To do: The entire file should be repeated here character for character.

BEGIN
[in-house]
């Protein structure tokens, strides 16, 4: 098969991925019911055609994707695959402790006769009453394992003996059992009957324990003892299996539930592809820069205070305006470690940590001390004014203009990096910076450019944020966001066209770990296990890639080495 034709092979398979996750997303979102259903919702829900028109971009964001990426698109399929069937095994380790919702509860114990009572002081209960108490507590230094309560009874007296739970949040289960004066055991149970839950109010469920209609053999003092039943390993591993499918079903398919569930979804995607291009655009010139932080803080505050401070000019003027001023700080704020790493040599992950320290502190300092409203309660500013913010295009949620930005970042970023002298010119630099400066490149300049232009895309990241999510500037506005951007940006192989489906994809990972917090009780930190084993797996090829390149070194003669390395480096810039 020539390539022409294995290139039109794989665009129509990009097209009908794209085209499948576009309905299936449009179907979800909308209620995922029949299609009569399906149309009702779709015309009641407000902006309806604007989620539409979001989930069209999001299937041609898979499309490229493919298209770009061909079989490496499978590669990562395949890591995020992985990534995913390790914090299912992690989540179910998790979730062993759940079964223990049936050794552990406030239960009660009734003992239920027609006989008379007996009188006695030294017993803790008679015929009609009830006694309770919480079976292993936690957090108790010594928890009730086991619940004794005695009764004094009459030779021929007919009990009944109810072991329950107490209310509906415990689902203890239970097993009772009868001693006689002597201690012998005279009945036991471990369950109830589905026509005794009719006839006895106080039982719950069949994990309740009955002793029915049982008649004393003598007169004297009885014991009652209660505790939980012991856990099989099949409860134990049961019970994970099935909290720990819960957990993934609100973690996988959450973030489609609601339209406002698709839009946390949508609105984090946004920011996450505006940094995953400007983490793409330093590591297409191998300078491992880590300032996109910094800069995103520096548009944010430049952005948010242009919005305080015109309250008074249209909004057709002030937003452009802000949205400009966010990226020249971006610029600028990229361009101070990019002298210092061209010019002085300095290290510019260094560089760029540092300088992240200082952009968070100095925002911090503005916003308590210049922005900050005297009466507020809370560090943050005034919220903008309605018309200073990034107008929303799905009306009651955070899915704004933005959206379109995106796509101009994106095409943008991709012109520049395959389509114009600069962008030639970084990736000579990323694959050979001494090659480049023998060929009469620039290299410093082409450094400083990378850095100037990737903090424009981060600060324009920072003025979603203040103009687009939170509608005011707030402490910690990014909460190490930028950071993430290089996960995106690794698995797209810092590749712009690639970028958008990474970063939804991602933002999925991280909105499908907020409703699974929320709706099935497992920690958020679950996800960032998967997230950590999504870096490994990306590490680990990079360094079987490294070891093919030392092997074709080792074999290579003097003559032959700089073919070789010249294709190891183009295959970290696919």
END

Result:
[in-house]
């Protein structure tokens, strides 16, 4: 098969991925019911055609994707695959402790006769009453394992003996059992009957324990003892299996539930592809820069205070305006470690940590001390004014203009990096910076450019944020966001066209770990296990890639080495 034709092979398979996750997303979102259903919702829900028109971009964001990426698109399929069937095994380790919702509860114990009572002081209960108490507590230094309560009874007296739970949040289960004066055991149970839950109010469920209609053999003092039943390993591993499918079903398919569930979804995607291009655009010139932080803080505050401070000019003027001023700080704020790493040599992950320290502190300092409203309660500013913010295009949620930005970042970023002298010119630099400066490149300049232009895309990241999510500037506005951007940006192989489906994809990972917090009780930190084993797996090829390149070194003669390395480096810039 020539390539022409294995290139039109794989665009129509990009097209009908794209085209499948576009309905299936449009179907979800909308209620995922029949299609009569399906149309009702779709015309009641407000902006309806604007989620539409979001989930069209999001299937041609898979499309490229493919298209770009061909079989490496499978590669990562395949890591995020992985990534995913390790914090299912992690989540179910998790979730062993759940079964223990049936050794552990406030239960009660009734003992239920027609006989008379007996009188006695030294017993803790008679015929009609009830006694309770919480079976292993936690957090108790010594928890009730086991619940004794005695009764004094009459030779021929007919009990009944109810072991329950107490209310509906415990689902203890239970097993009772009868001693006689002597201690012998005279009945036991471990369950109830589905026509005794009719006839006895106080039982719950069949994990309740009955002793029915049982008649004393003598007169004297009885014991009652209660505790939980012991856990099989099949409860134990049961019970994970099935909290720990819960957990993934609100973690996988959450973030489609609601339209406002698709839009946390949508609105984090946004920011996450505006940094995953400007983490793409330093590591297409191998300078491992880590300032996109910094800069995103520096548009944010430049952005948010242009919005305080015109309250008074249209909004057709002030937003452009802000949205400009966010990226020249971006610029600028990229361009101070990019002298210092061209010019002085300095290290510019260094560089760029540092300088992240200082952009968070100095925002911090503005916003308590210049922005900050005297009466507020809370560090943050005034919220903008309605018309200073990034107008929303799905009306009651955070899915704004933005959206379109995106796509101009994106095409943008991709012109520049395959389509114009600069962008030639970084990736000579990323694959050979001494090659480049023998060929009469620039290299410093082409450094400083990378850095100037990737903090424009981060600060324009920072003025979603203040103009687009939170509608005011707030402490910690990014909460190490930028950071993430290089996960995106690794698995797209810092590749712009690639970028958008990474970063939804991602933002999925991280909105499908907020409703699974929320709706099935497992920690958020679950996800960032998967997230950590999504870096490994990306590490680990990079360094079987490294070891093919030392092997074709080792074999290579003097003559032959700089073919070789010249294709190891183009295959970290696919």